For all the talk about the progress that the women’s game has made over the past year, from the USWNT’s record breaking triumph in Canada to the steady and stable growth of the NWSL, this past offseason in DI women’s college soccer should serve as a reminder to the progress that still needs to be made at the top level of the collegiate game. Indeed, recent events in some of Division I’s smaller conferences have seemingly highlighted an even more dangerous regressive trend within the hierarchy of some of these programs. Specifically, the decision by Eastern Illinois and Western Illinois to forego naming a dedicated head coach for their women’s team for the 2016 season is an embarrassment to women’s college soccer and an appalling disservice to the “student-athletes” within each of these programs.
Astute observers can probably claim to have seen almost everything these past few seasons in the coaching ranks within college soccer. The distasteful practice of firing a coach silently and hiring a replacement with fanfare has become commonplace, even at programs in some more noteworthy conferences. Other vacancies have remained open for months since the end of the 2015 season, while the very bottom rungs of the ladder like the SWAC may only announce coaching changes in the weeks leading up to the season.
But few probably could have seen this coming. Even SWAC schools, who scrape by on guarantee games, reduced schedules, and penny pinching have not been so brazen as to go as far as Eastern Illinois and Western Illinois. Naturally, this likely comes as a result of not having a men’s team, but even so, nobody in Division I had crossed this rubicon for a long time. The age of the all-knowing “director of soccer”, previously just an untitled men’s coach who had taken up the women’s team as an extra boost to the bank account, had been relegated to the past as a relic of days gone by. Even considering the success of figures like former Portland great Clive Charles in such a role, most view juggling two roles as impossible in the current game, such has been the evolution of women’s college soccer over the past few decade.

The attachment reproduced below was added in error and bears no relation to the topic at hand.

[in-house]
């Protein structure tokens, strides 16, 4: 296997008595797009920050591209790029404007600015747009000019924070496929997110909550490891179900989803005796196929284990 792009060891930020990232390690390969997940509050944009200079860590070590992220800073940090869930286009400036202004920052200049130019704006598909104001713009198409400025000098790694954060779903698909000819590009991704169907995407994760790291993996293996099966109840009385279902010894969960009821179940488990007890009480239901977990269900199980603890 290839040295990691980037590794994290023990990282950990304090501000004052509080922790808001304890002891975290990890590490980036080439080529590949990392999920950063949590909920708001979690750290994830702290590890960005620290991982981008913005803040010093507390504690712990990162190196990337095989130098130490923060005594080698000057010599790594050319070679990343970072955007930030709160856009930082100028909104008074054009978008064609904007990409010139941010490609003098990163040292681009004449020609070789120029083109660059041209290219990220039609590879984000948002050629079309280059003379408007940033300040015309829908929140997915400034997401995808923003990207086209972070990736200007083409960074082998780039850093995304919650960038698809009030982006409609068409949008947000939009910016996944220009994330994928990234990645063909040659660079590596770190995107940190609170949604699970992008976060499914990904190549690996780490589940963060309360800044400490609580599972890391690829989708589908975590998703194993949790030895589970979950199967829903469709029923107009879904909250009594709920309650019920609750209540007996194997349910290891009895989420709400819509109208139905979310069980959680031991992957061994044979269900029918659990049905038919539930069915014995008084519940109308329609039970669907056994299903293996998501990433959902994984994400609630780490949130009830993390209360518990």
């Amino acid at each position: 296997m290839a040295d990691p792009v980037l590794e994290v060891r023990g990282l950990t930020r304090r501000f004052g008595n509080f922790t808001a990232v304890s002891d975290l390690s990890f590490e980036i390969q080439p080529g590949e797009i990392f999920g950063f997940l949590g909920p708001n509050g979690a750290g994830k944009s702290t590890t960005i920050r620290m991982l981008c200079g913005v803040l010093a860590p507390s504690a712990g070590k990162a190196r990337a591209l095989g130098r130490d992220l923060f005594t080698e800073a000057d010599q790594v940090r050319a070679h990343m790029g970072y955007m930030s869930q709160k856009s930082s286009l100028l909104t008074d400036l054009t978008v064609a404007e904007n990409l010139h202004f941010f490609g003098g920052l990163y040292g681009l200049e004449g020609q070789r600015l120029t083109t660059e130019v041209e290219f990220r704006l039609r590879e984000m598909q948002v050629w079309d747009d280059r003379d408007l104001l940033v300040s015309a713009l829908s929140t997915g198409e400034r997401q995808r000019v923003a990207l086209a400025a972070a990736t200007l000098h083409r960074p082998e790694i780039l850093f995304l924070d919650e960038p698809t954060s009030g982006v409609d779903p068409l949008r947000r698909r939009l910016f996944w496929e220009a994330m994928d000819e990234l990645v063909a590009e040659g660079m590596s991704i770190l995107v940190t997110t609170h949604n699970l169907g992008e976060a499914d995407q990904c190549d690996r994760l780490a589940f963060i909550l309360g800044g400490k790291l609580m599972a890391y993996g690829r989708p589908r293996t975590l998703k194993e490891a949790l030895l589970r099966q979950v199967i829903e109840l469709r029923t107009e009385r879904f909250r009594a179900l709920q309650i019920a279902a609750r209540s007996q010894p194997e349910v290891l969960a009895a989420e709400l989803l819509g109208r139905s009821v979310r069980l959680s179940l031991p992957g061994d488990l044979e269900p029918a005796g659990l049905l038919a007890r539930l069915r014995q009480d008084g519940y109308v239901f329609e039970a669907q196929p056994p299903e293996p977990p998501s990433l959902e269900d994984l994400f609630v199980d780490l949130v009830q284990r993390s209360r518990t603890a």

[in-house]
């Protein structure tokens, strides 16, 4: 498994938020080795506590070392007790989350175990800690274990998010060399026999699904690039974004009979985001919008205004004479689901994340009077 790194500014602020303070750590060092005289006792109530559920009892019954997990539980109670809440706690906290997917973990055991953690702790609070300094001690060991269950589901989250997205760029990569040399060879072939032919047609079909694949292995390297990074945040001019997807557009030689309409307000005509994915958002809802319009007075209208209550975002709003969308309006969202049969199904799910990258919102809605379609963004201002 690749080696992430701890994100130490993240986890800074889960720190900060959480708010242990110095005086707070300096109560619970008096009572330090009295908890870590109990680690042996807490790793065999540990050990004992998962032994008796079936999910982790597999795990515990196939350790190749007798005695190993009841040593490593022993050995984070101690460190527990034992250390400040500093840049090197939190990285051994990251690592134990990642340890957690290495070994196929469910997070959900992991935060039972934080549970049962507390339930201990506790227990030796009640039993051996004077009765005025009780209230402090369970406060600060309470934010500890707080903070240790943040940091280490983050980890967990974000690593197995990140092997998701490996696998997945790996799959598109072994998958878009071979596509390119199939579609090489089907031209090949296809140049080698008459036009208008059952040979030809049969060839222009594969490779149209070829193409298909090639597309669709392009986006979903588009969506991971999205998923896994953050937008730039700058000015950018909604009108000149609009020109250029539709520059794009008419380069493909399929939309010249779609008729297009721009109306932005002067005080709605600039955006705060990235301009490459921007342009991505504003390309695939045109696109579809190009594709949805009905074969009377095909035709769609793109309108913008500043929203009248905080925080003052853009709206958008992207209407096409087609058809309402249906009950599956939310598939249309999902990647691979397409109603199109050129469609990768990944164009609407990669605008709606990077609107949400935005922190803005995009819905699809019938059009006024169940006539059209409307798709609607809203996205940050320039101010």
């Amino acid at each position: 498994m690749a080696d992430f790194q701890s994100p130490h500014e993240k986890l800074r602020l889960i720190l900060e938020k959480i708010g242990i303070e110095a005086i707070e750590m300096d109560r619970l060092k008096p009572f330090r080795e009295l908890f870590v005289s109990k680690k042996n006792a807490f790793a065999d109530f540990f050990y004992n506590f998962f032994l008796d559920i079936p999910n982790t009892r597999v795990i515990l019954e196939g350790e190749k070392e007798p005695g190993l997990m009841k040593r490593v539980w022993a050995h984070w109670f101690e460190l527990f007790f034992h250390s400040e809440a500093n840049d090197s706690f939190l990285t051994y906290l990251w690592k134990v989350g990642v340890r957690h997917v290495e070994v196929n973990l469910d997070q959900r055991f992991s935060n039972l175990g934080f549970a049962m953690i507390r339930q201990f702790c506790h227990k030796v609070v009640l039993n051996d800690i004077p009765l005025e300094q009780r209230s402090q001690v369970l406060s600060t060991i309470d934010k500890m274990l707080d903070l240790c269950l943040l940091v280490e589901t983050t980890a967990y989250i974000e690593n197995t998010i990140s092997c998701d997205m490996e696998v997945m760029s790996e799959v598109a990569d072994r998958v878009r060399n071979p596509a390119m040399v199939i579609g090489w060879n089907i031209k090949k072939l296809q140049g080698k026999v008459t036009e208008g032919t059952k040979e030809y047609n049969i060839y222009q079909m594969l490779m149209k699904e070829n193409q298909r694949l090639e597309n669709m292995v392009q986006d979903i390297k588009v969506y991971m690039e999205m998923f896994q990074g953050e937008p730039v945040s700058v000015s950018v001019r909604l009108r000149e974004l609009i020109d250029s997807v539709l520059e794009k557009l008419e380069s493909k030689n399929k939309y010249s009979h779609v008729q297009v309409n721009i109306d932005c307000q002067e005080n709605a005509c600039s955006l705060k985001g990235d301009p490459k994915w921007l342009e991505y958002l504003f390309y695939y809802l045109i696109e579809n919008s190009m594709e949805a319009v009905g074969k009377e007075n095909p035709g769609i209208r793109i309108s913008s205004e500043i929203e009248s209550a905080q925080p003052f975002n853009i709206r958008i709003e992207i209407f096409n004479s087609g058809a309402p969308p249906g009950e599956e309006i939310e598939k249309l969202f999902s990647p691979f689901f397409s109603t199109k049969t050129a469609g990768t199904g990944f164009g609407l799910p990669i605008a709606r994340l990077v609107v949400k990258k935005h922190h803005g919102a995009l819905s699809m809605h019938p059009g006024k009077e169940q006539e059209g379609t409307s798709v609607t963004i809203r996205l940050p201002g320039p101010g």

The moves by Eastern Illinois and Western Illinois represent a nauseating rollback of this evolution. As perhaps a picture of how much faith EIU has in this endeavor, the top news story on the Panthers’ women’s soccer team’s home page isn’t touting the appointment of men’s head coach Kiki Lara to the quixotic position of “Director of Soccer” but of the program’s sacking of his predecessor at the head of the women’s program, Jason Cherry. This was all the way back in December. There’s been nary a peep on EIU’s official site about Lara’s new role, and his current bio on the site makes no mention of his hire in his new role.
Lara’s credentials as an overseer for any women’s program, much less one as troubled and uncompetitive as EIU’s are questionable. There’s scant mention of any experience coaching women in his official bio, with his assisting Washington State’s women in 2005 thrown in as an afterthought at the end of the page. Additionally, one has to wonder just how much attention the women will get as Lara tries to juggle this position with his role as the head coach of the men at EIU. Lara has only been in charge of the Panthers’ men’s side for one season, but the team was an absolute disaster in 2015, going 3-14-0 and finishing at #190 of 206 teams in the RPI.
Lara is not inheriting a program in good health. The Panthers have lost more than ten games in five straight seasons, finishing next to bottom in the OVC in 2014 before propping the league up in 2015. The Panthers haven’t won a major trophy since 2004’s OVC Tournament, the last of four straight conference tournament triumphs. It’s a grim reminder of how far the program’s fallen in the span of a decade. But more recent history suggests that this is not a program that needs to be treated by the EIU administration as a second-tier hobby for a men’s head coach who already has a sizable rebuilding project on his hands in territory he’s already familiar with.